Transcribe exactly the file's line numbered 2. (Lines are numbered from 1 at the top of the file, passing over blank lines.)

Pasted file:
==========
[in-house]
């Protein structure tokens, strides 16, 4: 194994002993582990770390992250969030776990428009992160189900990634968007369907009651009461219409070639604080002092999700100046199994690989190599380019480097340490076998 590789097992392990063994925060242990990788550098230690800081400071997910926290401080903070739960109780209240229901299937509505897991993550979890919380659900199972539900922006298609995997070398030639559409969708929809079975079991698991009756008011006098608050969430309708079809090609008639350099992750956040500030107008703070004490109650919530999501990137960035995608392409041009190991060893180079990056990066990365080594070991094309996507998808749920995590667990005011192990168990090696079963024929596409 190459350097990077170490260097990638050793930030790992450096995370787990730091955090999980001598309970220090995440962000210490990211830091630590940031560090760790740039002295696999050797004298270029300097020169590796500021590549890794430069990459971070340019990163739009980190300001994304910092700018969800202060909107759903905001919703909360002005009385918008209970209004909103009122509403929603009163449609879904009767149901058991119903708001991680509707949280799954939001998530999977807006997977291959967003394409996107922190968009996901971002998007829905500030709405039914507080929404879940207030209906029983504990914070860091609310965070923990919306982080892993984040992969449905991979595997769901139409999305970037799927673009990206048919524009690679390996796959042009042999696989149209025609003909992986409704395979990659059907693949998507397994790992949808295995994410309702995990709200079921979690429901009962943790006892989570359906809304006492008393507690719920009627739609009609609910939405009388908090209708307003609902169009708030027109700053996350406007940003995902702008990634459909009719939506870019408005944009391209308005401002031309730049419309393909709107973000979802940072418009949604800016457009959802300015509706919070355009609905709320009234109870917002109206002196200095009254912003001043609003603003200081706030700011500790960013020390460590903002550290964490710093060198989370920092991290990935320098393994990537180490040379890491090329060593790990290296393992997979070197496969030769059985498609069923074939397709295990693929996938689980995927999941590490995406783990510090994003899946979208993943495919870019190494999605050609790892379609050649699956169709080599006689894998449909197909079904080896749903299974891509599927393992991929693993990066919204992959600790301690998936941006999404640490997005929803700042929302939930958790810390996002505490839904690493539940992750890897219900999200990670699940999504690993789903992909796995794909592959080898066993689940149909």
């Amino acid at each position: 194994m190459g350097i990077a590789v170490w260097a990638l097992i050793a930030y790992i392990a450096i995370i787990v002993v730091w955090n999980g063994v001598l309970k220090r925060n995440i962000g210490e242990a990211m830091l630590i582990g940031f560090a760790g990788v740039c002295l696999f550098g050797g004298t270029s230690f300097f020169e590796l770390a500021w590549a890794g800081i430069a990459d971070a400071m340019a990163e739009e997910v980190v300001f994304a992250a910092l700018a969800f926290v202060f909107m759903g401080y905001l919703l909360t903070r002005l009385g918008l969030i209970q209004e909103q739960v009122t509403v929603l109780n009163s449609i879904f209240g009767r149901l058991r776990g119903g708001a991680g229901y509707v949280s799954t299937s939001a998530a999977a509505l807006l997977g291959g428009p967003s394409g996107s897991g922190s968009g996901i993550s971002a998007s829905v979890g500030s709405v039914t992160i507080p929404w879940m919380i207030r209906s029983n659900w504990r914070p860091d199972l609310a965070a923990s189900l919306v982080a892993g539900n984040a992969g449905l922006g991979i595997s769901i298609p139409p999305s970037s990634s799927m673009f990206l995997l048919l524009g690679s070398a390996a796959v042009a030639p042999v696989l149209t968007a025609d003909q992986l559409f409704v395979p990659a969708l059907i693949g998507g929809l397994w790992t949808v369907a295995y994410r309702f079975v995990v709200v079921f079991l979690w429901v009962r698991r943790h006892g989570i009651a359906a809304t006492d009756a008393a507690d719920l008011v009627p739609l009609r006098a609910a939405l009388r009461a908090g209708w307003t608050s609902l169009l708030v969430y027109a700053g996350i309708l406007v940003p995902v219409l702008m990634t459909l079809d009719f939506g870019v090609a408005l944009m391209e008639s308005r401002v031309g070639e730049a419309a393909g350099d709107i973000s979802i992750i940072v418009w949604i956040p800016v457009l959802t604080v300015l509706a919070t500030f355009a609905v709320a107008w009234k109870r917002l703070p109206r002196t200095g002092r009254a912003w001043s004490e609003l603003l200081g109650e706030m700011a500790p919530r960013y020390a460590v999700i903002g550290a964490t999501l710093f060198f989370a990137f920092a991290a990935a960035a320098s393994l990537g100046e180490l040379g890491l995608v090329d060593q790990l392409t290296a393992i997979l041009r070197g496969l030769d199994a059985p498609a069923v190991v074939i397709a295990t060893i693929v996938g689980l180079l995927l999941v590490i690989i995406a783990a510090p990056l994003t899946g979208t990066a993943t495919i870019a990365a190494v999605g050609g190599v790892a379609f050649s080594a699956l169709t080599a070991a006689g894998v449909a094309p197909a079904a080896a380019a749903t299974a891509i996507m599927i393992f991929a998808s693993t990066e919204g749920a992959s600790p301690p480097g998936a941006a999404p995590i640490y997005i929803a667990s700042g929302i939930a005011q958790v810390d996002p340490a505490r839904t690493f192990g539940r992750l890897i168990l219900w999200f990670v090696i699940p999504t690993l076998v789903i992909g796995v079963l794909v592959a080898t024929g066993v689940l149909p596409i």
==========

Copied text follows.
């Protein structure tokens, strides 16, 4: 194994002993582990770390992250969030776990428009992160189900990634968007369907009651009461219409070639604080002092999700100046199994690989190599380019480097340490076998 590789097992392990063994925060242990990788550098230690800081400071997910926290401080903070739960109780209240229901299937509505897991993550979890919380659900199972539900922006298609995997070398030639559409969708929809079975079991698991009756008011006098608050969430309708079809090609008639350099992750956040500030107008703070004490109650919530999501990137960035995608392409041009190991060893180079990056990066990365080594070991094309996507998808749920995590667990005011192990168990090696079963024929596409 190459350097990077170490260097990638050793930030790992450096995370787990730091955090999980001598309970220090995440962000210490990211830091630590940031560090760790740039002295696999050797004298270029300097020169590796500021590549890794430069990459971070340019990163739009980190300001994304910092700018969800202060909107759903905001919703909360002005009385918008209970209004909103009122509403929603009163449609879904009767149901058991119903708001991680509707949280799954939001998530999977807006997977291959967003394409996107922190968009996901971002998007829905500030709405039914507080929404879940207030209906029983504990914070860091609310965070923990919306982080892993984040992969449905991979595997769901139409999305970037799927673009990206048919524009690679390996796959042009042999696989149209025609003909992986409704395979990659059907693949998507397994790992949808295995994410309702995990709200079921979690429901009962943790006892989570359906809304006492008393507690719920009627739609009609609910939405009388908090209708307003609902169009708030027109700053996350406007940003995902702008990634459909009719939506870019408005944009391209308005401002031309730049419309393909709107973000979802940072418009949604800016457009959802300015509706919070355009609905709320009234109870917002109206002196200095009254912003001043609003603003200081706030700011500790960013020390460590903002550290964490710093060198989370920092991290990935320098393994990537180490040379890491090329060593790990290296393992997979070197496969030769059985498609069923074939397709295990693929996938689980995927999941590490995406783990510090994003899946979208993943495919870019190494999605050609790892379609050649699956169709080599006689894998449909197909079904080896749903299974891509599927393992991929693993990066919204992959600790301690998936941006999404640490997005929803700042929302939930958790810390996002505490839904690493539940992750890897219900999200990670699940999504690993789903992909796995794909592959080898066993689940149909």